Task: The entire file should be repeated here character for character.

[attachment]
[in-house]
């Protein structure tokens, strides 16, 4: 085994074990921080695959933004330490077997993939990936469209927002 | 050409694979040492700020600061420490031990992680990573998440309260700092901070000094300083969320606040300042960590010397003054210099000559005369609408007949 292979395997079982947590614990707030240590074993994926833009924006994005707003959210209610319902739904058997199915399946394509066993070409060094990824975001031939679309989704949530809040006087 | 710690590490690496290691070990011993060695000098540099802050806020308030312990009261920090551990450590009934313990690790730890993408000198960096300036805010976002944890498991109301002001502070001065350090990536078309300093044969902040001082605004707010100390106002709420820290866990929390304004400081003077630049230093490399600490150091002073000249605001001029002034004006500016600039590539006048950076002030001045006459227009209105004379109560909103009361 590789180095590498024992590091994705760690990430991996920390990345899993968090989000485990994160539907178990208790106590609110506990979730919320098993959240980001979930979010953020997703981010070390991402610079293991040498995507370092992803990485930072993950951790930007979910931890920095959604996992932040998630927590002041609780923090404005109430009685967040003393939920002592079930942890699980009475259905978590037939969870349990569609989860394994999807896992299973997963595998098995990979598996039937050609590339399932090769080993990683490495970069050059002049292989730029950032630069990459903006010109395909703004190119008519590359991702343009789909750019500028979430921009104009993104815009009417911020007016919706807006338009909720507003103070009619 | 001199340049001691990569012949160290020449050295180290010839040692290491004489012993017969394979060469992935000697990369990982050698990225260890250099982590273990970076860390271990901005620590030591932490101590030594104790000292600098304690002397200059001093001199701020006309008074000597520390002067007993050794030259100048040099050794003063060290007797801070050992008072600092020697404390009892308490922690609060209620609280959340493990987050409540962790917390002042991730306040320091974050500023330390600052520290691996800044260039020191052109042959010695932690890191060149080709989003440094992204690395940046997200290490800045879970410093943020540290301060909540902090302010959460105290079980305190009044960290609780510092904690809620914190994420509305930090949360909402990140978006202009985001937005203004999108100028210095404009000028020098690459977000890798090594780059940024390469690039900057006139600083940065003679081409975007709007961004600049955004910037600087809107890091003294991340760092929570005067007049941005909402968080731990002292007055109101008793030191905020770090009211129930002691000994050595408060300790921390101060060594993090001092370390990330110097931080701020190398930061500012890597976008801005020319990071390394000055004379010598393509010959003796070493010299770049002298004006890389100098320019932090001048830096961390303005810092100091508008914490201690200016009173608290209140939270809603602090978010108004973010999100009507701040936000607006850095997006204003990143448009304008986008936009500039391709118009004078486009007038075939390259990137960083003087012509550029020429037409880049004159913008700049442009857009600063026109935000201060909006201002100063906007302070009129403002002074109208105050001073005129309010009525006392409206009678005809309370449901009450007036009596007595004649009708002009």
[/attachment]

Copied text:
[in-house]
């Protein structure tokens, strides 16, 4: 085994074990921080695959933004330490077997993939990936469209927002 | 050409694979040492700020600061420490031990992680990573998440309260700092901070000094300083969320606040300042960590010397003054210099000559005369609408007949 292979395997079982947590614990707030240590074993994926833009924006994005707003959210209610319902739904058997199915399946394509066993070409060094990824975001031939679309989704949530809040006087 | 710690590490690496290691070990011993060695000098540099802050806020308030312990009261920090551990450590009934313990690790730890993408000198960096300036805010976002944890498991109301002001502070001065350090990536078309300093044969902040001082605004707010100390106002709420820290866990929390304004400081003077630049230093490399600490150091002073000249605001001029002034004006500016600039590539006048950076002030001045006459227009209105004379109560909103009361 590789180095590498024992590091994705760690990430991996920390990345899993968090989000485990994160539907178990208790106590609110506990979730919320098993959240980001979930979010953020997703981010070390991402610079293991040498995507370092992803990485930072993950951790930007979910931890920095959604996992932040998630927590002041609780923090404005109430009685967040003393939920002592079930942890699980009475259905978590037939969870349990569609989860394994999807896992299973997963595998098995990979598996039937050609590339399932090769080993990683490495970069050059002049292989730029950032630069990459903006010109395909703004190119008519590359991702343009789909750019500028979430921009104009993104815009009417911020007016919706807006338009909720507003103070009619 | 001199340049001691990569012949160290020449050295180290010839040692290491004489012993017969394979060469992935000697990369990982050698990225260890250099982590273990970076860390271990901005620590030591932490101590030594104790000292600098304690002397200059001093001199701020006309008074000597520390002067007993050794030259100048040099050794003063060290007797801070050992008072600092020697404390009892308490922690609060209620609280959340493990987050409540962790917390002042991730306040320091974050500023330390600052520290691996800044260039020191052109042959010695932690890191060149080709989003440094992204690395940046997200290490800045879970410093943020540290301060909540902090302010959460105290079980305190009044960290609780510092904690809620914190994420509305930090949360909402990140978006202009985001937005203004999108100028210095404009000028020098690459977000890798090594780059940024390469690039900057006139600083940065003679081409975007709007961004600049955004910037600087809107890091003294991340760092929570005067007049941005909402968080731990002292007055109101008793030191905020770090009211129930002691000994050595408060300790921390101060060594993090001092370390990330110097931080701020190398930061500012890597976008801005020319990071390394000055004379010598393509010959003796070493010299770049002298004006890389100098320019932090001048830096961390303005810092100091508008914490201690200016009173608290209140939270809603602090978010108004973010999100009507701040936000607006850095997006204003990143448009304008986008936009500039391709118009004078486009007038075939390259990137960083003087012509550029020429037409880049004159913008700049442009857009600063026109935000201060909006201002100063906007302070009129403002002074109208105050001073005129309010009525006392409206009678005809309370449901009450007036009596007595004649009708002009």